What I learned using Tachyons

Tachyons is a CSS framework that describes itself as “Functional css for humans. Quickly build and design new UI without writing css.” Let’s see a few examples to get a better understanding of what that means.

The following is a source code of the type scale from Tachyons

.f1 { font-size: 3rem; }
.f2 { font-size: 2.25rem; }
.f3 { font-size: 1.5rem; }
.f4 { font-size: 1.25rem; }
.f5 { font-size: 1rem; }
.f6 { font-size: .875rem; }
@media screen and (min-width: 30em) {
.f1-ns { font-size: 3rem; }
.f2-ns { font-size: 2.25rem; }
.f3-ns { font-size: 1.5rem; }
.f4-ns { font-size: 1.25rem; }
.f5-ns { font-size: 1rem; }
.f6-ns { font-size: .875rem; }
}
@media screen and (min-width: 30em) and (max-width: 60em) {
.f1-m { font-size: 3rem; }
.f2-m { font-size: 2.25rem; }
.f3-m { font-size: 1.5rem; }
.f4-m { font-size: 1.25rem; }
.f5-m { font-size: 1rem; }
.f6-m { font-size: .875rem; }
}
@media screen and (min-width: 60em) {
.f1-l { font-size: 3rem; }
.f2-l { font-size: 2.25rem; }
.f3-l { font-size: 1.5rem; }
.f4-l { font-size: 1.25rem; }
.f5-l { font-size: 1rem; }
.f6-l { font-size: .875rem; }
}

The font-size media query can be adjusted by adding a -ns, -m, or -l, so I can do something like the following.

<h1 class=”f4 f3-m f2-l”>Hello Igloo</h1>
// shrinks the font-size as the viewport gets smaller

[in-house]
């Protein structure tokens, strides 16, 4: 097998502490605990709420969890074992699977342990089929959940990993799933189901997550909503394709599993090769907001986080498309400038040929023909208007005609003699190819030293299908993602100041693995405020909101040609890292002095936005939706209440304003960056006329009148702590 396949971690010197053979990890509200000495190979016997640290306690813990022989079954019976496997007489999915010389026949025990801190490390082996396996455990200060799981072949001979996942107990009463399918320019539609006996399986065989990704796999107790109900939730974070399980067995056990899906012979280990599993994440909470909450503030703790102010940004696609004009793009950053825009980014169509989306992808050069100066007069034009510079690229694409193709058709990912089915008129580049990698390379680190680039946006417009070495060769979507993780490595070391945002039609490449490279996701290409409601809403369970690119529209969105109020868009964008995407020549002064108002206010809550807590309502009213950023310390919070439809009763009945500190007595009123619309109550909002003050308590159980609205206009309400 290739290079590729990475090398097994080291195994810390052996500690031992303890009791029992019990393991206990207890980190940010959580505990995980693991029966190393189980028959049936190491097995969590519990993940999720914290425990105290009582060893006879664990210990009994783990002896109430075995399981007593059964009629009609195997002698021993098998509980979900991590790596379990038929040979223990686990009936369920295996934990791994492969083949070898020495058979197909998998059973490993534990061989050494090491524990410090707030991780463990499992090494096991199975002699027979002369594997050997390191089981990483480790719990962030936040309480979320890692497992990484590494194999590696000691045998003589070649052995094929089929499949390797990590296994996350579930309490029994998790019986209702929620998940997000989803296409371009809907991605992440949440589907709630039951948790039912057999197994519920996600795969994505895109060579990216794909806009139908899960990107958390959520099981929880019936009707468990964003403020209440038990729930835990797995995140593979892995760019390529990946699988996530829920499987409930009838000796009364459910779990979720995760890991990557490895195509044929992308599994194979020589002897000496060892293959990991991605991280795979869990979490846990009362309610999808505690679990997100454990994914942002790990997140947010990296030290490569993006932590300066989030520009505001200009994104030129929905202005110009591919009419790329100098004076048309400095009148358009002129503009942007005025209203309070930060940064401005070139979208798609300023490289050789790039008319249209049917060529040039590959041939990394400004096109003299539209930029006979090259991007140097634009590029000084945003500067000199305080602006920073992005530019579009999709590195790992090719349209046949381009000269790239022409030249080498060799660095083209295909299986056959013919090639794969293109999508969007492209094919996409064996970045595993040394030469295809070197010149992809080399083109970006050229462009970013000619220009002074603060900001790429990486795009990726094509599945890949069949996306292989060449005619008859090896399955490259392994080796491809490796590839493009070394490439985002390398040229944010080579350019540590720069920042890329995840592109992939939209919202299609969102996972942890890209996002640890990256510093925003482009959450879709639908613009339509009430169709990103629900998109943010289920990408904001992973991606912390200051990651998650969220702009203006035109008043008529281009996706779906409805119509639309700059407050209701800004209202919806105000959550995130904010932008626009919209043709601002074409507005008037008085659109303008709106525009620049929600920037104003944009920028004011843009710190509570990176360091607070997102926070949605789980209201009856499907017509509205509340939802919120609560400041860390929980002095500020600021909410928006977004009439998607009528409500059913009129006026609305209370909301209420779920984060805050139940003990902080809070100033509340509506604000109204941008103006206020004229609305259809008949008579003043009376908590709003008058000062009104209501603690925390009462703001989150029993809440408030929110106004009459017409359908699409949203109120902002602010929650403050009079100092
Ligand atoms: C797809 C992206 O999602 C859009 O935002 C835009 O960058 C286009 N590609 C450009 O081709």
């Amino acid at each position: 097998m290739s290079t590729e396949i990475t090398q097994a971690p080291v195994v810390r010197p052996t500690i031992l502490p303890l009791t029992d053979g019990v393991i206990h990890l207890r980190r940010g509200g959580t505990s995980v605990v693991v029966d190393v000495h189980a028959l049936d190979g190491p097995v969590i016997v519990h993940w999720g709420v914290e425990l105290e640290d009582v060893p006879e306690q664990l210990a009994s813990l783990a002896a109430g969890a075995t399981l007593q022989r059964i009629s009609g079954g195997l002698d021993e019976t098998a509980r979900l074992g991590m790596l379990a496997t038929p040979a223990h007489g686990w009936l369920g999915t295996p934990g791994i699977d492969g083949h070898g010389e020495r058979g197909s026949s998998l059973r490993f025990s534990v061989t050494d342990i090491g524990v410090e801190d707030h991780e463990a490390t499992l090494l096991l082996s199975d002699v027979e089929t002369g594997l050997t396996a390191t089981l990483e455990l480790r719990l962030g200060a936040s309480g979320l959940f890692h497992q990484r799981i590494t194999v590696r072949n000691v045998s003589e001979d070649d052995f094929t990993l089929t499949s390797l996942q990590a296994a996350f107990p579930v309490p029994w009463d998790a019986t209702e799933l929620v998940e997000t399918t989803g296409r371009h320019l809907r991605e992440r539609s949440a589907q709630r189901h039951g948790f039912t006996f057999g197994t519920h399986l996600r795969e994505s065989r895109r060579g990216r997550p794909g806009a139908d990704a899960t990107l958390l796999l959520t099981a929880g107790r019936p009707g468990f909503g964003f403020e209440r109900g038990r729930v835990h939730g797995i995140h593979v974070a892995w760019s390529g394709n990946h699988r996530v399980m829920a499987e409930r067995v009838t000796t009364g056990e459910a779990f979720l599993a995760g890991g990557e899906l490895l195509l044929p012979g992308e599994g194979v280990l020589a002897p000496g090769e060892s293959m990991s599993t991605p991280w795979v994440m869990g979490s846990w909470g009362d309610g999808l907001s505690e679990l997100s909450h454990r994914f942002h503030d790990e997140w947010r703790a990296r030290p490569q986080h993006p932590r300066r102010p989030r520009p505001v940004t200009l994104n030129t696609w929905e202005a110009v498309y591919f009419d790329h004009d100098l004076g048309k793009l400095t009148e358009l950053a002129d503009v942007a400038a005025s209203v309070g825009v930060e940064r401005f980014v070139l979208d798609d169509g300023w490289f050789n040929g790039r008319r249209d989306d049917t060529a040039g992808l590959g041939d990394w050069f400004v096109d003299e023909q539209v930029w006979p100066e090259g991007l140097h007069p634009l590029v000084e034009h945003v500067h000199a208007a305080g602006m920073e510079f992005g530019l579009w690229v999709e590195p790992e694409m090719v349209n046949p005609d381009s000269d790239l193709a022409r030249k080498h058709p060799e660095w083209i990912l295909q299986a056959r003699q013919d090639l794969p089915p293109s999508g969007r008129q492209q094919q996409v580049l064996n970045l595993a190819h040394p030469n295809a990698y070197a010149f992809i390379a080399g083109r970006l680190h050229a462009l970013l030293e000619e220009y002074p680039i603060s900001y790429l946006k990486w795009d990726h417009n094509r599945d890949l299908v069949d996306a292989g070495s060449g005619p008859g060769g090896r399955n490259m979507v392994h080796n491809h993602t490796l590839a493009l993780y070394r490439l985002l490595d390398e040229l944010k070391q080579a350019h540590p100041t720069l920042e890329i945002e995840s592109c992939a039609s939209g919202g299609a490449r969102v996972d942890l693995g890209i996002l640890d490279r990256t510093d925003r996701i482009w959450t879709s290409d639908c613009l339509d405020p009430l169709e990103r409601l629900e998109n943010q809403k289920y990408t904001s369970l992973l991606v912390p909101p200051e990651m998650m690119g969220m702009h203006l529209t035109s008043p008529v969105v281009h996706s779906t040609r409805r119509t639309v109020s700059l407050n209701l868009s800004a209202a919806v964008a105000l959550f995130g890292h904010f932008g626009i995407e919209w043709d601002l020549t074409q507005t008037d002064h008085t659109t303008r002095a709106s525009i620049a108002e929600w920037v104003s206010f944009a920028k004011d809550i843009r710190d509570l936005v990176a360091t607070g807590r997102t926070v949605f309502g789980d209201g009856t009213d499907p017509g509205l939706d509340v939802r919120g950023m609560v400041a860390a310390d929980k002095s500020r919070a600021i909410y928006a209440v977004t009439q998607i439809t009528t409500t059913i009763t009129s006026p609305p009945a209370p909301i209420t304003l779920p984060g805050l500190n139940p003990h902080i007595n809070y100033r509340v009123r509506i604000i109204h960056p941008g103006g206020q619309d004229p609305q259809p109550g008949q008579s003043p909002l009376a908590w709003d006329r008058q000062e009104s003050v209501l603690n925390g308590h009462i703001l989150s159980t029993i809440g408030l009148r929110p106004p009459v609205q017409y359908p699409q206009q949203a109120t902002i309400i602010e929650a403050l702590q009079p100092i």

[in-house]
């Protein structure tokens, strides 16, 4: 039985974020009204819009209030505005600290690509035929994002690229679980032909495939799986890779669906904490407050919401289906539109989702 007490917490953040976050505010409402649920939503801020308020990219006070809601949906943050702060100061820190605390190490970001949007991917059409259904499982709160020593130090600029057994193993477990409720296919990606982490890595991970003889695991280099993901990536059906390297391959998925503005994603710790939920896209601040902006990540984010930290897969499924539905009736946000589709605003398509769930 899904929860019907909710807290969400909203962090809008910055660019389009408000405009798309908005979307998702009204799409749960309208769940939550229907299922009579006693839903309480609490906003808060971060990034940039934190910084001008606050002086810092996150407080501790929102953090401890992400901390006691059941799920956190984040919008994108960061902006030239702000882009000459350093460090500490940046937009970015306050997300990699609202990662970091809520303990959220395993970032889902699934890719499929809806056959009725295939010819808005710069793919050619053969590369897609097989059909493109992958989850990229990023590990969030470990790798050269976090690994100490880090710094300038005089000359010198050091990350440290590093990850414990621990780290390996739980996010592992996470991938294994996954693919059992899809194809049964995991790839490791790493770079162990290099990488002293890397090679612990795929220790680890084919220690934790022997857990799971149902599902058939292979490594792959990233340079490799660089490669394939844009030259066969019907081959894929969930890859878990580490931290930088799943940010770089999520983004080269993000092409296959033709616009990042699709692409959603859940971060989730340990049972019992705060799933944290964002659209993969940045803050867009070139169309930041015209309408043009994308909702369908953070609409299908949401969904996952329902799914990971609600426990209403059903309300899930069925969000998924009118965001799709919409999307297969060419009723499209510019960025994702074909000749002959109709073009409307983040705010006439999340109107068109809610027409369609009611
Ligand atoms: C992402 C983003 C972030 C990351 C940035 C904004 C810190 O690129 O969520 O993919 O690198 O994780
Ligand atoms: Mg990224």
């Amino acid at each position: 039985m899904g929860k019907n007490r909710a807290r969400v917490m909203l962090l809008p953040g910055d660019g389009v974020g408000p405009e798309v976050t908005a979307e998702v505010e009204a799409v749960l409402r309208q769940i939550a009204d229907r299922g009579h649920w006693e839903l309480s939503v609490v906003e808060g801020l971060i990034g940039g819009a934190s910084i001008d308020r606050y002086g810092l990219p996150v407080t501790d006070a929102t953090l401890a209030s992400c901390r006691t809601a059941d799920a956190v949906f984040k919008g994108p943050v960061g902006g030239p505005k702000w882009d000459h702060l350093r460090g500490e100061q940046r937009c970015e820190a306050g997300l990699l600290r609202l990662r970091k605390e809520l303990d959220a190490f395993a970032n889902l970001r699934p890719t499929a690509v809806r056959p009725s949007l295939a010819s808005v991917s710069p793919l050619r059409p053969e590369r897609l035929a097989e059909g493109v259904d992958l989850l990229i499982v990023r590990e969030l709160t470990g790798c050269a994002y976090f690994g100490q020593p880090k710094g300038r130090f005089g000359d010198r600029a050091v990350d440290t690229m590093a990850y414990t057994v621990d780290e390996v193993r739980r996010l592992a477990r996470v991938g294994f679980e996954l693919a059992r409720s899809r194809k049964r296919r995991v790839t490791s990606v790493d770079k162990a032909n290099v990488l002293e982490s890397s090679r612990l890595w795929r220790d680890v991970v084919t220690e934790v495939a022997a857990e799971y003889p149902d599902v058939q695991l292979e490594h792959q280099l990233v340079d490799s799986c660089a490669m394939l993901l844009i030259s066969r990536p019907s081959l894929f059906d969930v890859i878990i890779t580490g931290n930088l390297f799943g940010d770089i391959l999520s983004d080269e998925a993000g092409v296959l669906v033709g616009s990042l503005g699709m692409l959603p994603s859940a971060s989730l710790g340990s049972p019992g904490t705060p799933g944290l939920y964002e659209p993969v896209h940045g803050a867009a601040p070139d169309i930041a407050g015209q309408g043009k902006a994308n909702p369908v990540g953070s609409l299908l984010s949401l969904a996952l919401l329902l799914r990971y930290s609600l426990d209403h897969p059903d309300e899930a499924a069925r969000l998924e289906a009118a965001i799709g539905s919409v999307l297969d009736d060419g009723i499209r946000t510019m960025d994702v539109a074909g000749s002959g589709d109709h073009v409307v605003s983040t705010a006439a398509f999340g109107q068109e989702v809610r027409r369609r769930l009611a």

Let’s make this slightly more interesting.

<div class="tc">
<h1 class="f4 f3-m f2-l fw5 avenir">Hello Igloo</h1>
<div class="w-100 w-30-ns ba br3 bw2 b--red dib-ns db bg-dark-red">
<p class="ma0 pa3 white tl-ns">Hot</p>
</div>
<div class="w-100 w-70-ns ba br3 bw2 b--blue dib-ns db bg-light-blue">
<p class="ma0 pa3 white tr-ns">Cold</p>
</div>
</div>

So what’s going on here? Listed below is some of the source code to give you a rough idea.

.tc { text-align: center; }
.tl-ns { text-align: left; } // when viewport width > 30 em
.ma0 { margin: var(--spacing-none); } // equal to 0
.pa3 { padding: var(--spacing-medium); } // equal to 1rem
.ba { border-style: solid; border-width: 1px }
.dib-ns { display: inline-block; } // when viewport width > 30em
.db { display: block; }

You can look up the other classes by visiting Tachyons.

The -ns -l added to the end of some of the classes are the same media queries used in the type scale and are applicable to a lot of other classes.

The margin and padding works similarly to the type scale having ranges from ma0 to ma6 , and pa0 to pa6, which is awesome. Since it uses CSS variables, you can customize it to your liking as well.

The naming convention can take some time getting used to, but I think it is easy to reason about plus Tachyons has great documentation.

Anyways, the following is what you end up getting.

Result in a viewport with a width greater than 30 rem.
Result in a viewport with a width less than 30 rem.

I know this isn’t a very creative example, but I hope you get the point. I was able to focus on styling my HTML elements in a mobile-first approach without writing a line of CSS. You can argue that the class list is too long and looks ugly, but it is convenient to work in one file without having to deal with a separate CSS file. The classes Tachyons provide are very modular that does one thing, so it is easy to reason about what the class you are inserting does.

Tachyons also gives you a lot of flexibility in using the tools it provides. If you are working in a Node application, you can install the full framework by running the following.

 npm install --save-dev tachyons